BOX 3–5 Typical Student Beliefs About the Nature of Mathematics

  • Mathematical talent is innate— “either you have it or you don’t,” —and effort doesn’t make much of a difference.

  • Mathematics problems have one and only one right answer.

  • There is only one correct way to solve any mathematics problem—usually the rule the teacher has most recently demonstrated to the class.

  • Ordinary students cannot expect to understand mathematics; they expect simply to memorize it and to apply what they have learned mechanically and without understanding.

  • Mathematics is a solitary activity, done by individuals in isolation.

  • Students who have understood the mathematics they have studied will be able to solve any assigned problem in 5 minutes or less.

  • The mathematics learned in school has little or nothing to do with the real world.

  • Formal proof is irrelevant to processes of discovery or invention.

SOURCE: Greeno, Pearson, and Schoenfeld. (1996b, p. 20).

standing so that instructional strategies can be selected to support an appropriate course for future learning. In particular, assessment practices should focus on identifying the preconceptions children bring to learning settings, as well as the specific strategies they are using for problem solving. Particular consideration needs to be given to where children’s knowledge and strategies fall on a developmental continuum of sophistication, appropriateness, and efficiency for a particular domain of knowledge and skill.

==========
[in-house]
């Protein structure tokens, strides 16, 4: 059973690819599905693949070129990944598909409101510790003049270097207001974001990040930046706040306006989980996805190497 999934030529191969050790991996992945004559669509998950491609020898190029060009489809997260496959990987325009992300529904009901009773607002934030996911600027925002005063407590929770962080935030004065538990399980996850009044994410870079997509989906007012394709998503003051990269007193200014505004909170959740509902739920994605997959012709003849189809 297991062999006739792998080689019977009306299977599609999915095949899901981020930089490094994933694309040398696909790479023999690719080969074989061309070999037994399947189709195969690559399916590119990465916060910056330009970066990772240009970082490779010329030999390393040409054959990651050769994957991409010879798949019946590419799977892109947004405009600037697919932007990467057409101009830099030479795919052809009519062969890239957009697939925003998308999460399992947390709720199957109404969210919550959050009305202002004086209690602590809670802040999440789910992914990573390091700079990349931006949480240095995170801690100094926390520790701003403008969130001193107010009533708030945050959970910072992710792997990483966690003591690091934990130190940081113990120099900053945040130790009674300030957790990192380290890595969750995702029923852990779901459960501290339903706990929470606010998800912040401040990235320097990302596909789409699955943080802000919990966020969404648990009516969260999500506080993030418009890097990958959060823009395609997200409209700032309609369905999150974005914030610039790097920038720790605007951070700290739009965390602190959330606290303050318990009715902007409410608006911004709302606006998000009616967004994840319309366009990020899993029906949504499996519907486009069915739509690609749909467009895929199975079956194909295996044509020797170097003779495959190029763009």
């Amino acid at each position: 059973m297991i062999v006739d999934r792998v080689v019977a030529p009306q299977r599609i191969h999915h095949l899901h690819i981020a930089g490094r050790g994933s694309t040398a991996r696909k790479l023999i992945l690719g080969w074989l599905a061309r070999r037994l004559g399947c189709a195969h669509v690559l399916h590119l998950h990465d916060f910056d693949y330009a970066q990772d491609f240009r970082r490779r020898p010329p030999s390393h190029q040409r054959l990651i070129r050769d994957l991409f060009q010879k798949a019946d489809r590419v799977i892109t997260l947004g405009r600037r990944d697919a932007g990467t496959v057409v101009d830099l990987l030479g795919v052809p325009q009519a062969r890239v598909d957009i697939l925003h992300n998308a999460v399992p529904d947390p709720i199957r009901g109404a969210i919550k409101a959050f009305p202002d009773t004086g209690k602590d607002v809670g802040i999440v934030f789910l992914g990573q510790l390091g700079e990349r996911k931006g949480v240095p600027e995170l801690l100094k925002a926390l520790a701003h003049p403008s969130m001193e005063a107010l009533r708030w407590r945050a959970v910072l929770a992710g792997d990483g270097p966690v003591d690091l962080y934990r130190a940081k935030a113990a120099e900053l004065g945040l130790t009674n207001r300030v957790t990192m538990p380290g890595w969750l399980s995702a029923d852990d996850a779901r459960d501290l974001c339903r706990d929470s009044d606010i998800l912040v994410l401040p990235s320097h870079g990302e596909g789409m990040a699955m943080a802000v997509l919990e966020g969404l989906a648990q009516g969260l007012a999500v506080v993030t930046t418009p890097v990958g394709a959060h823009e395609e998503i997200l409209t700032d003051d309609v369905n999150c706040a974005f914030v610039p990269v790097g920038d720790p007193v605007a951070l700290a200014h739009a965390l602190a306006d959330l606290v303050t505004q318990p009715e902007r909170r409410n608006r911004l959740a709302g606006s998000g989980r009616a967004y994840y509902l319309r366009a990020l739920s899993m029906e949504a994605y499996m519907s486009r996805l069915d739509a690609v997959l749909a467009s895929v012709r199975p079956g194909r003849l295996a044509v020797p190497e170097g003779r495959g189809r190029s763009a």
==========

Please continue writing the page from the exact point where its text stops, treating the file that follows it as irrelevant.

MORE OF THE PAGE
Practice and feedback are critical aspects of the development of skill and expertise. One of the most important roles for assessment is the provision of timely and informative feedback to students during instruction and learning so that their practice of a skill and its subsequent acquisition will be effective and efficient.

As a function of context, knowledge frequently develops in a highly contextualized and inflexible form, and often does not transfer very effectively. Transfer depends on the development of an explicit understanding of when to apply what has been learned. Assessments of academic achievement need to consider carefully the knowledge and skills required to understand and answer a question or solve a problem, including the context in

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